I think any illusions of Ren-C being able to bring evaluator "safety" to a fundamentally unsafe language are being stripped away with time. Instead, what's actually happening is that the features are getting laser-calibrated to where an informed programmer can write short, correct, code easily... the right thing is the short thing, not something riddled with edge-case handling.
Clarity and brevity are two fundamental qualities of good writing. I think that applies to programming as well. Also 4 concepts so close (NULL, BLANK!, NONE! and VOID), make me look for a fundamental problem in the language, or they do not have adequate names.
I do not quite understand the usefulness of these 4 variants but should not there be one, or several but named to make understand to which functionalities of the language they relate (block, value, refinement ...)? Maybe I get it wrong.
NONE! was a Rebol2-ism (along with UNSET!), and does not come up in Ren-C except in "Redbol" emulation. Rebol2's NONE! and Ren-C's BLANK! were supposed to be quite similar, just a different name. But eventually NULL has taken over many of the duties of NONE! as an indicator of "soft failure" from a routine...like when a FIND can't find anything, or a conditional statement doesn't run any branches. BLANK! sticks around as the solution to the problem of neutral placeholders in blocks.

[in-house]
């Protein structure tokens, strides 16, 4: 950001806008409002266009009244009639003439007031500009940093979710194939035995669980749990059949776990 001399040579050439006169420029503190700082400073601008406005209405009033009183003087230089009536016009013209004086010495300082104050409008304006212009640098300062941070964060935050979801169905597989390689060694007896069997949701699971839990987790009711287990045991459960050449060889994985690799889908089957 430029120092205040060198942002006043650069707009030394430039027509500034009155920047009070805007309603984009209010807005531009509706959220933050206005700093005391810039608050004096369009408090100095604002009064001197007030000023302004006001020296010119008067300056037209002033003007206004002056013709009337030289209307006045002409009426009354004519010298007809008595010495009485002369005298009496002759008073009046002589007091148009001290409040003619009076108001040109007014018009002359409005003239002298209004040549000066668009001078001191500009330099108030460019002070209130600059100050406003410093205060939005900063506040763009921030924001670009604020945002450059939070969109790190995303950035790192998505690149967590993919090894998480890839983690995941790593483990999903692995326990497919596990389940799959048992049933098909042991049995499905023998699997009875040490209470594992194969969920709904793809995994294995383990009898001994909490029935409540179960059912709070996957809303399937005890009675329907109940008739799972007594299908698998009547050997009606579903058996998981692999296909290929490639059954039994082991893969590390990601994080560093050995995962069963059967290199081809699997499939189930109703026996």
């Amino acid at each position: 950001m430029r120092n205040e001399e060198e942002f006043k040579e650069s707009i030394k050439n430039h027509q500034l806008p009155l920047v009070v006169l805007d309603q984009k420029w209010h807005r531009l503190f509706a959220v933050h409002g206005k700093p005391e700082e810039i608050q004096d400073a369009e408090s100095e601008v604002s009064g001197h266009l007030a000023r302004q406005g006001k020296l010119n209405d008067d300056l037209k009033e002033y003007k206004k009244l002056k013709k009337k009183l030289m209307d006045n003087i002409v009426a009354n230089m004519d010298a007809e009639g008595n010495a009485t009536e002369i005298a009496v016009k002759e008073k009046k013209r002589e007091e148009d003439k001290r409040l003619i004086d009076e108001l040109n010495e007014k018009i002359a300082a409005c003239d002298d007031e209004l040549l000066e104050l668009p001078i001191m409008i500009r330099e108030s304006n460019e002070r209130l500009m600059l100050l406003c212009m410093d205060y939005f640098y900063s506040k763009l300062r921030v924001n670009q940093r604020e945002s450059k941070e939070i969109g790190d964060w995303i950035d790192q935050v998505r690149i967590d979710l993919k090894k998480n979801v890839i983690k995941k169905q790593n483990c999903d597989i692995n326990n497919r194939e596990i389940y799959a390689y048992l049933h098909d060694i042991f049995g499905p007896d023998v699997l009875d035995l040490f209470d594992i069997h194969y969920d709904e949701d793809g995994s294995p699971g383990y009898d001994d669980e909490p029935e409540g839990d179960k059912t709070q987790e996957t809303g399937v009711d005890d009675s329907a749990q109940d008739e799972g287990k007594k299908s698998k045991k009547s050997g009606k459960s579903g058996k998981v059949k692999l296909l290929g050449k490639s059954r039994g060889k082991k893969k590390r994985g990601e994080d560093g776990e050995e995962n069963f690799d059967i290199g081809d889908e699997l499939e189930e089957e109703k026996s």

So what I describe is how these two ideas (NONE!/UNSET!) have become four:
NULL has properties unlike anything in Rebol2. It cannot be put in a BLOCK!. It is a transitional state representing nothing, like how a C null pointer doesn't point to any memory. It is conditionally false if it appears in something like an IF statement, and it is the "soft failure" result indicating something didn't succeed e.g. a FIND that couldn't find what you were looking for, or a loop that BREAKs.
BLANK! is a unit type...e.g. a value of type blank holds no further information (than that it is of type blank). Unlike NULL it's something that can appear in a block, and hence can be used as a placeholder--for instance if a block represents a record structure broken into N-element units, it could represent a missing field. (Update: Values of this type were once conditionally false, but it was later deemed better if they were not.)
Today's idea of VOID--as promoted by rgchris--is as the absence of a value. If you write append [a b c] void you will get [a b c] back (null would have given an error). It is result of any control construct that does not run a branch.
TRASH replaces "unset" as the contents of an unset variable (in Ren-C's parlance, variables are unset, not values.). Like null and void, it also cannot be put in blocks.
Rebol2 always had trouble with #[none]-the-unit-value and none-the-word, frequently rendering it as looking like the word:
rebol2>> find [a b c] 'd
As mentioned, Ren-C does that with NULL now...which is better.
But reserving plain old _ so it's the literal form for a placeholder...and having it be named BLANK!...has felt pretty good. But we're still in that stretch of time for evaluating decisions for their merit...